WASHINGTON—On the eve of the 20th anniversary of World Population Day, the World Bank and UNFPA, the United Nations Population Fund, warned that family planning and other reproductive health programmes vital to poor women had fallen off the development radar of many low-income and donor country governments and international aid agencies.
These programmes, they said, were vital to boost women’s economic and social well-being, especially during the current global economic crisis, and to reduce endemic poverty and high numbers of maternal and infant deaths.
“The global economic downturn has taken a wrecking ball to growth and development in poor countries worldwide, and has become a development emergency for women because invariably they’re the first to suffer when economic crises strike,” said Joy Phumaphi, Vice President for Human Development at the World Bank, and a former Health Minister for Botswana. “Even before this crisis began, family planning and reproductive health had fallen off the radar of low-income countries, aid donors, and development agencies — with the result that we’ve lost precious time in helping women get access to these vital health services, and helping countries get on a faster track to reducing poverty.”
Delivering a keynote address at the World Bank to mark the 20th anniversary of World Population Day, UNFPA Executive Director Thoraya Ahmed Obaid said that investing in women was a smart choice during a time of global economic crisis and cutbacks in health budgets worldwide. “The sad and shocking truth is that maternal mortality represents the largest health inequity in the world, and of all the Millennium Development Goals, MDG 5 to improve maternal health is lagging the farthest behind. And with the financial crisis and the reduction in budgets for health, this goal will be even harder to realize. It is not a lack of knowledge that is hindering progress; it is a lack of political will to protect the health and rights of women.”
New preliminary World Bank figures show that while official global development aid for health soared from $2.9 billion in 1995 to $14.1 billion in 2007, roughly a five-fold increase in 12 years, aid for population and reproductive health had increased much more modestly during the same period, from $901 million in 1995 to $1.9 billion in 2007. In the 35 highest-fertility countries in Africa, Asia, and the Middle East, aid for women’s family planning and reproductive programs started at $150 million in 1995 and increased to $432 million in 2007, while overall aid for health in these 35 countries went from $915 million in 1995 to $4.9 billion in 2007. Support for population and reproductive health programs has significantly declined as a percentage of overall health aid, from about 30 per cent in 1994 to 12 per cent in 2008.
According to UNFPA, more than 500,000 women die each year during pregnancy and childbirth from mostly preventable and treatable medical problems. For every woman who dies, another 20 women suffer injuries and disabilities that can last a lifetime and rob them of livelihoods and physical well-being. Of all regions, Africa has the world’s highest rates of maternal mortality — at least 100 times those in developed countries.
Also speaking at the World Bank on behalf of the Obama Administration, Margaret Pollack, Acting Deputy Assistant Secretary, Bureau of Population, Refugees, and Migration, U.S. Department of State, said that falling birth rates cannot be achieved through better health programs alone and that better education for girls, equal economic opportunities for women, and fewer households living below the poverty line are also vital.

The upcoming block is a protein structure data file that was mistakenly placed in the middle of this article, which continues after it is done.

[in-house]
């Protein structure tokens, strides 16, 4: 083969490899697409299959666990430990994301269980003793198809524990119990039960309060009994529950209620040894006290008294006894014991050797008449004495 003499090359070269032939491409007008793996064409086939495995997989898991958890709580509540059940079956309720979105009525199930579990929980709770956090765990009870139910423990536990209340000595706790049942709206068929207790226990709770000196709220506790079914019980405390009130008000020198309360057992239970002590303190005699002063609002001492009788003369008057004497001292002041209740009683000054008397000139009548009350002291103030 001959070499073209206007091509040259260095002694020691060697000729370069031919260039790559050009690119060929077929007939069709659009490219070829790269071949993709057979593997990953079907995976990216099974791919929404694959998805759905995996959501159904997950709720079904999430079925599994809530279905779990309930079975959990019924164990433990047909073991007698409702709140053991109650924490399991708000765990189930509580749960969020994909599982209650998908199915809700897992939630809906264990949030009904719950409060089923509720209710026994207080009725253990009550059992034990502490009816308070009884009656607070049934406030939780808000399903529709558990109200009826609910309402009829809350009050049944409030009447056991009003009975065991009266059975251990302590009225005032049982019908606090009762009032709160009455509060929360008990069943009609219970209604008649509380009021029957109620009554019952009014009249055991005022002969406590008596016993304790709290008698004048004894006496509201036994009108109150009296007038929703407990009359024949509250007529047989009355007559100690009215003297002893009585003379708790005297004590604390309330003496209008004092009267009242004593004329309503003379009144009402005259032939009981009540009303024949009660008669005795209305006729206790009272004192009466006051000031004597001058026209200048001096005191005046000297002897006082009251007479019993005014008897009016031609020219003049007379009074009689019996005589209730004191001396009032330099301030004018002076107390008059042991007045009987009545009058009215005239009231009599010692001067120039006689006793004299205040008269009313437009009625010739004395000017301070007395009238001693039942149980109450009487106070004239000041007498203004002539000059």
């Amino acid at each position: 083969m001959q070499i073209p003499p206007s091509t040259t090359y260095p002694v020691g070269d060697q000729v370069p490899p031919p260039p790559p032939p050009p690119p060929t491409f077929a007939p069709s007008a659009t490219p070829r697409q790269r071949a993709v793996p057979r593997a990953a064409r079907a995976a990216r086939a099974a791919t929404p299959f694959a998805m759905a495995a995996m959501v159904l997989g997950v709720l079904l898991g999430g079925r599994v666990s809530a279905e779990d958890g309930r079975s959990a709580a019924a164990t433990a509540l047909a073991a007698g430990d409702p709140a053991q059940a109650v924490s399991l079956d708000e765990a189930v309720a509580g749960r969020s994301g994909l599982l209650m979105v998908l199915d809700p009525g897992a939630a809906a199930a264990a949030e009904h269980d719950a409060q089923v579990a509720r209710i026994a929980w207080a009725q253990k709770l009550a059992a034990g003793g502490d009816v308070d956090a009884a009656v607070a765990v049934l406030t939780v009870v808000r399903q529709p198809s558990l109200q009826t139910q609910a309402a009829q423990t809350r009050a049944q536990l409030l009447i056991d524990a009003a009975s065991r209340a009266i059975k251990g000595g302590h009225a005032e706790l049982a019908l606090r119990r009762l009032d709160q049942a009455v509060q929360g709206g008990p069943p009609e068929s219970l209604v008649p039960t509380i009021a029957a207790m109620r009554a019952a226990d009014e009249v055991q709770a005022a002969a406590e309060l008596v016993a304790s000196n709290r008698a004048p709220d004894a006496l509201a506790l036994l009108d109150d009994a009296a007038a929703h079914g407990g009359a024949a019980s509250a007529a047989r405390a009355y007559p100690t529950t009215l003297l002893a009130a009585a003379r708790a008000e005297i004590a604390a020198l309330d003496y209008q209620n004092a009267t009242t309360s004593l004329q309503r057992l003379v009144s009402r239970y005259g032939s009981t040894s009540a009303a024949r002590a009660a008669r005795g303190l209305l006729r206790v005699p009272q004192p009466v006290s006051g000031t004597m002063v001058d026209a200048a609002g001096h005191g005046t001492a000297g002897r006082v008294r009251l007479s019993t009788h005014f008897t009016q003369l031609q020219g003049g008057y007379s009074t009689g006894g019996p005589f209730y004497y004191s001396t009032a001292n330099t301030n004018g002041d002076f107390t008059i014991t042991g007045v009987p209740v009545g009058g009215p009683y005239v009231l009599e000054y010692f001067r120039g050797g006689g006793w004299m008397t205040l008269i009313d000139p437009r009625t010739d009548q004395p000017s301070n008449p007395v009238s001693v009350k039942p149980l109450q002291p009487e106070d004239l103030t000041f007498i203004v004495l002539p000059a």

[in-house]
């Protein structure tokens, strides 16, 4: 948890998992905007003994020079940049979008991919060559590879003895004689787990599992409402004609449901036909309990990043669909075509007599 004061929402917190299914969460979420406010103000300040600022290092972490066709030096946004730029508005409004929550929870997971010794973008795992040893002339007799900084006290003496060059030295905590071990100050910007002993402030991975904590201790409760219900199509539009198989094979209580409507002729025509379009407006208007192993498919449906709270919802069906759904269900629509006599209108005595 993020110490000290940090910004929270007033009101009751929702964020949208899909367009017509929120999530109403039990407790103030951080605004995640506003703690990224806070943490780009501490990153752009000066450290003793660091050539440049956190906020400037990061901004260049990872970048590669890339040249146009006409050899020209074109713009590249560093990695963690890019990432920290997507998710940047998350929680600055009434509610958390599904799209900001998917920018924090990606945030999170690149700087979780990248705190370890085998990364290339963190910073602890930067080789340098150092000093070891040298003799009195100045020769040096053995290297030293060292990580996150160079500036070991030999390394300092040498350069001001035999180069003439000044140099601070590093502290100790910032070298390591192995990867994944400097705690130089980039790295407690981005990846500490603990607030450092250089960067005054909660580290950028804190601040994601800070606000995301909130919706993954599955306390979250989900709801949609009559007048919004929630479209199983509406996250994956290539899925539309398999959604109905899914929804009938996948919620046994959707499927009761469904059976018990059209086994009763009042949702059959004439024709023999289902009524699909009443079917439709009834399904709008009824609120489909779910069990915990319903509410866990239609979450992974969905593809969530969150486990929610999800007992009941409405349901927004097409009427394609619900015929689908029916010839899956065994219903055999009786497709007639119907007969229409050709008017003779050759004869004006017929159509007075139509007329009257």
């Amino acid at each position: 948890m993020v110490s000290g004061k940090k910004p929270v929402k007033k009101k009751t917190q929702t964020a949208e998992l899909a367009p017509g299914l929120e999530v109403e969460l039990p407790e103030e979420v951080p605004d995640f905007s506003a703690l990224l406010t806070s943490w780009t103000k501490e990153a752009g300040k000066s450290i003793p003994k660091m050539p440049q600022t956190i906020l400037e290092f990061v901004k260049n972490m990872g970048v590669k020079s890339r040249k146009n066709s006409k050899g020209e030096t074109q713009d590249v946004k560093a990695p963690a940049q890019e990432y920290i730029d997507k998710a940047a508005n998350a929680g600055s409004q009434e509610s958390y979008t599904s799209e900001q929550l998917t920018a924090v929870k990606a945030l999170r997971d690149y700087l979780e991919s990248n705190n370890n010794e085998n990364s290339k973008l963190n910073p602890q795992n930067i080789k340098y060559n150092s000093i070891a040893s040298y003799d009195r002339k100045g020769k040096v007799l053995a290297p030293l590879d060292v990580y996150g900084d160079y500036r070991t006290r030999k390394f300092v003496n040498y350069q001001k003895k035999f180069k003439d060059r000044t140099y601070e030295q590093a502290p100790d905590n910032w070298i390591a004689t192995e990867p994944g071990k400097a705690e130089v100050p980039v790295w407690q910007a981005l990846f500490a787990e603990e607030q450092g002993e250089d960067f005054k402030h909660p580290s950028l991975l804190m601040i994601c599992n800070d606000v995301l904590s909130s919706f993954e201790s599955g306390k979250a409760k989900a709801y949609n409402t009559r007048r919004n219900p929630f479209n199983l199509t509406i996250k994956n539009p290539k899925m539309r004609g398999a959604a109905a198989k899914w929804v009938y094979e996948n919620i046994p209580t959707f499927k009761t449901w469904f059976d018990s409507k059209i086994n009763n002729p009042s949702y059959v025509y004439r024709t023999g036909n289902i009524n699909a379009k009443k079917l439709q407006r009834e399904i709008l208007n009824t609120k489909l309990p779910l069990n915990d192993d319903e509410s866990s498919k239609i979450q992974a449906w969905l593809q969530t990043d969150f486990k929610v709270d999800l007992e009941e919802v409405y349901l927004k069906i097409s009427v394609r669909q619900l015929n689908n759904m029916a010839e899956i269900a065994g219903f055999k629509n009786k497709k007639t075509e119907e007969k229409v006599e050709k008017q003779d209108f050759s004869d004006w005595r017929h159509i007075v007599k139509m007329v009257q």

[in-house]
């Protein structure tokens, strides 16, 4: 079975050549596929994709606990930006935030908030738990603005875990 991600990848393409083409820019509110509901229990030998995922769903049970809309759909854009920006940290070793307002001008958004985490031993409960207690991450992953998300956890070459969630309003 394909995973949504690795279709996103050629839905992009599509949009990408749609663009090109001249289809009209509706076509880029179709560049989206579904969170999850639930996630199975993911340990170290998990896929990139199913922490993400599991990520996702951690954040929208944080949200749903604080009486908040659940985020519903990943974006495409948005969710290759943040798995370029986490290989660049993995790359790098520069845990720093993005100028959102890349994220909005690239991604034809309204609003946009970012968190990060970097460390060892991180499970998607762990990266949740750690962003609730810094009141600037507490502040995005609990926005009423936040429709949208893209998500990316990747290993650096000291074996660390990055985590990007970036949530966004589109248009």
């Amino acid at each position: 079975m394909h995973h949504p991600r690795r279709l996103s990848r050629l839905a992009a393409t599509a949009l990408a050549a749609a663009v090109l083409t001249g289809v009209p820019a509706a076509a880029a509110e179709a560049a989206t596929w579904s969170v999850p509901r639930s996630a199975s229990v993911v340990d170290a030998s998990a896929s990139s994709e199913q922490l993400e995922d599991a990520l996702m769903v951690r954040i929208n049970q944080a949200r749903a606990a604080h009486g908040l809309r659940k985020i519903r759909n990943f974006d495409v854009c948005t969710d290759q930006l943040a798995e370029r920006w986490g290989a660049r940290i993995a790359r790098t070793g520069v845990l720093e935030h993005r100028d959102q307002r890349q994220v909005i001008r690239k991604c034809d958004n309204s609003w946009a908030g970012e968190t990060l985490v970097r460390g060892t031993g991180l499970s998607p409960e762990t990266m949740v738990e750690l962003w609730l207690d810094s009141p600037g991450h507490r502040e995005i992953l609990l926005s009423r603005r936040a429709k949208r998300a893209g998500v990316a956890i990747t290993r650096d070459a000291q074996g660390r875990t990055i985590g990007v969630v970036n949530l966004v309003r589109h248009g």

"We have seen time and time again that investing in women is an investment in families, communities, and societies. It is, in other words, an investment in our future. The United States is engaged and committed, and we look forward to working in partnership to ensure a world in which women are healthy, respected, and their rights are protected."
During the second half of the 20th century, world population more than doubled to reach 6 billion, an astonishing 3 billion increase in population in just 40 years. Although this rate has now slowed to 1.2 per cent a year, an additional 75 million people are being added every year this decade. The world’s population could reach up to 9 billion by 2050, with the majority likely to live in the world’s poorest countries.
A recent World Bank report ― Population Issues in the 21st Century: The Role of the World Bank — notes that family size can also greatly affect women’s jobs in the workplace. One cross-national survey suggests that the percentage of women in the labor force is directly related to national birth rates. For example, in Bolivia, there were strong links between women using contraception and having jobs outside of the home. In the Philippines, the average income growth for women with 1-3 pregnancies was twice that of women who had been pregnant more than seven times. The globe’s highest birth rates are found in Sub-Saharan Africa, where average fertility remains above five children per woman.
“The low status of women often poses a barrier because in many societies, women lack the power to make their own decisions about using contraceptives or using other reproductive healthcare,” says Joy Phumaphi of the World Bank. “Educating girls, improving economic opportunities for women, while giving them control over the design, management, and oversight of reproductive health programmes, are very important ways to encourage better access to these essential health programmes.”
World Bank Contact in Washington:
Phil Hay (202) 473-1796
Cell: (202) 402-2909
UNFPA Contact in New York:
Omar Gharzeddine (212) 297-5028